Who is Hawaiian Architect Charles Dickey?
Charles W. Dickey was a prolific Honolulu architect, who designed both commercial and residential buildings. Charles Dickey's multi-faceted career in architecture on Oahu and in Claifornia spanned over 5 decades from the 1890's to the late 1940's.
Dickey was the son of Charles Henry Dickey and was born in Oakland, California in 1871. In 1873, the Dickey family moved to the island of Maui, Hawaii, where they established 3 general stores and started other successful businesses. Dickey was sent to the mainland (back to Oakland) for his high school education. Later, he was educated at Massachusetts Institue of Technology for college, finishing in 1894, with degree in Architecture.
Charles Dickey's Early Years - Dickey Homes on Oahu
After a returning home to Maui for a year and a brief stint at an architecture firm in San Francisco, Dickey's career really started in 1896, in Honolulu, on the island of Oahu, when he partnered with local architect Clinton B. Ripley. Clinton B. Ripley was an established and well-connected figure among Honolulu's social and political elite and these connections helped lead to a thriving architectural design business, in a time of economic prosperity in the local economy.
Honolulu's Dickey-Ripley duo, in less than 5 years together, was responsible for the design of a staggering number of both commercial and residential buildings in Honolulu. And this, at a time when Charles Dickey was still in his 20's. It is believed that the Dickey-Ripley collaboration benefitted from Ripley's business and technical expertise, while Charles Dickey played a greater role in design aspects of project from that period.
Built 1904, Alfred Hocking House. 1302 Nehoa St. in Makiki - Charles Dickey Homes on Oahu - Dickey Designed Oahu Homes
Many of Dickey's initial commercial buildings were interesting and sophiticated variations on the heavily rusticated Romanesque Revival style, as epitomized by the Central Fire Station, with its coarse lava rock facade, built at the corner of Beretania & Fort streets (now demolished). Dickey's style also included buildings that evolved slightly to a lighter Renaissance Revival style, perhaps in response to competition from a mainland architect who came to Honolulu, in this time period, Oliver Traphagen. However, he is well-known for his use of lava rock, structurally or even as a facade.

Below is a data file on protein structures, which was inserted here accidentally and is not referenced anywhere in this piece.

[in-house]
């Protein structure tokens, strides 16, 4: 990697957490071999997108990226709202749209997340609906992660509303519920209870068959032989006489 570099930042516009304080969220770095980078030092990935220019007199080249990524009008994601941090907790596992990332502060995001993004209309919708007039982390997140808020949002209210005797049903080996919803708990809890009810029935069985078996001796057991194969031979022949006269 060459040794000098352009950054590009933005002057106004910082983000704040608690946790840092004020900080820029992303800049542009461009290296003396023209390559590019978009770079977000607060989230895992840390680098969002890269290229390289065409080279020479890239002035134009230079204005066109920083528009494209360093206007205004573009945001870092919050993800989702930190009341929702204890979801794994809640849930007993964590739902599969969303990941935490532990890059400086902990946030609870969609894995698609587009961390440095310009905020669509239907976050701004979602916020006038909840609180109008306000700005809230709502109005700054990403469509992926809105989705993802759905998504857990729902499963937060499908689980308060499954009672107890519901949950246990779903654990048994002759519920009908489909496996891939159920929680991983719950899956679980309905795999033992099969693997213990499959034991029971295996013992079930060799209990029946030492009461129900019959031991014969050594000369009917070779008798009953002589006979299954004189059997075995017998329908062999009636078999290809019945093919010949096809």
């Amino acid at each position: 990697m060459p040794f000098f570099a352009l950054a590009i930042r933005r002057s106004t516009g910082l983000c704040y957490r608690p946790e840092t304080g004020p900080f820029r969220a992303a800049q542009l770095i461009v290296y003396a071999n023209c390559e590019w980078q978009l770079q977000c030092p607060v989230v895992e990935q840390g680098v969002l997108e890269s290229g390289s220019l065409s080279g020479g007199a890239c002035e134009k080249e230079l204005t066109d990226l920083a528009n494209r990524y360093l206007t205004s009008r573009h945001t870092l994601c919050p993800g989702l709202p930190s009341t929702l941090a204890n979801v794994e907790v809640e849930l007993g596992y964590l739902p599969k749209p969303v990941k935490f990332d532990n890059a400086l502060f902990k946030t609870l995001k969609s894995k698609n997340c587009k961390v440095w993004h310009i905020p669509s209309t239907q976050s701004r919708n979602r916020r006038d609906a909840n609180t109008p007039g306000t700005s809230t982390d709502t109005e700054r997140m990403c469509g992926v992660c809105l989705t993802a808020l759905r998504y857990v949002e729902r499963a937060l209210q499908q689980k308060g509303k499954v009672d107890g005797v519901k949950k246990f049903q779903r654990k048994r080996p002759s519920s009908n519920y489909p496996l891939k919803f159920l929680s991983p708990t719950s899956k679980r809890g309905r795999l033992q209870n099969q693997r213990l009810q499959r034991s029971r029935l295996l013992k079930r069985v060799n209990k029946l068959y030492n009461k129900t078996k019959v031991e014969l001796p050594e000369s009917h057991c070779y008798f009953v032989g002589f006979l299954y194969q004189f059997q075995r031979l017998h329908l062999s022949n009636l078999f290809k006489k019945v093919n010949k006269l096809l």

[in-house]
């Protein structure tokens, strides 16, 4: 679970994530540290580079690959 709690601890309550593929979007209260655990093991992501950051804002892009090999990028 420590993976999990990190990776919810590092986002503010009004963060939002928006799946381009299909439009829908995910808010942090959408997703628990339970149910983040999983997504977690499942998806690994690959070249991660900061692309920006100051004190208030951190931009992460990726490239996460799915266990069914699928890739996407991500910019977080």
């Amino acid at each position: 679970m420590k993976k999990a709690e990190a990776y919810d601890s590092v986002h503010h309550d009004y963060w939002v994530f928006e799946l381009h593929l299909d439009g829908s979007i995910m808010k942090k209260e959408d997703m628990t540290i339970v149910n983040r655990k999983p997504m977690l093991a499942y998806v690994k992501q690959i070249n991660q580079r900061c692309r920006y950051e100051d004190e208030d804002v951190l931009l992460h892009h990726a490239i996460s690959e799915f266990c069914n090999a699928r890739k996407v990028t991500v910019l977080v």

Other notable commercial buildings from the Dickey-Ripley partnership are the Brewer Building, on Queen Street, which was their first structure built primarily in brick, and the unique Strangenwald Building, a beaux-arts design, noted as Honolulu's first skyscraper at a towering height of 6 stories. The Strangenwald building, completed in 1901, was also unique in that is was said to be Honolulu's first fireproof building, made of concrete, steel, and masonry, with no wood other than window frames. This building remained the tallest in Honolulu for more than 50 years. The Ripley-Dickey partnership also designed several churches, hotels, schools and public buildings, such as firehouses.
Dickey's focus in residential design, also thrived during these few years with Ripley. Dickey designed homes classically simple homes with a distinct Hawaiian-style with features more suitable to the tropical climate and which principally featured a large lanais, verandas and/or porte cocheres. In reality, the homes styles and exterior detail were varied, reflecting owner tastes. Many Ripley-Dickey homes were located in areas such as Makiki, Manoa, Nuuanu and Waikiki and ranged from cottages to mansions. Significant larger homes included commissions from E.D. Tenney (Kukuilani), L. A. Thurston, Frank Halstead, Joseph P. Cooke, Mary Tenney Castle, and George P. Castle. All of these homes have now been demolished. One of the more notable mansions Dickey designed in this partnership with Ripley, is the William G. Irwin Estate, completed in 1899. This was an imaginative, Mediterranen-inspired creation, featuring a wide band of geometric tiles separating the bottom from the top levels of the home, a huge octagonal lanai, a port cochere and a roof profile complemented by a tower.
The smaller Oahu homes designed by Dickey in these years were more reflective of the Hawaiian island style that Dickey enjoyed. These homes tended toward the more functional design, sometimes featuring a high pitched, double-hipped roof, and are closer to Dickey's later designs. Most if not all of these early works have now been demolished.
In 1900, the Ripley-Dickey partnership dissolved and Dickey, still a very young man, partnered with another more experienced Hawaii architect, Edgar Allen Poe Newcomb. Together, they did not complete nearly as many designs and the Dickey-Ripley duo did during the commerical real esate boom years. However, they did design four large school buildings, including Punahou's Bishop Hall (1901), Sacred Hearts Academy (1901), Royal School in Honolulu (1904), and the Wailuku Public School (Maui, 1905), all now demolished, and several other commercial buildings. Of the larger residential Oahu homes designed by Dickey in these years, only one remains standng: the Alfred Hocking Home, in Makiki, pictured above.
READ PART II - Charles Dickey Homes and Commercial Buildings in California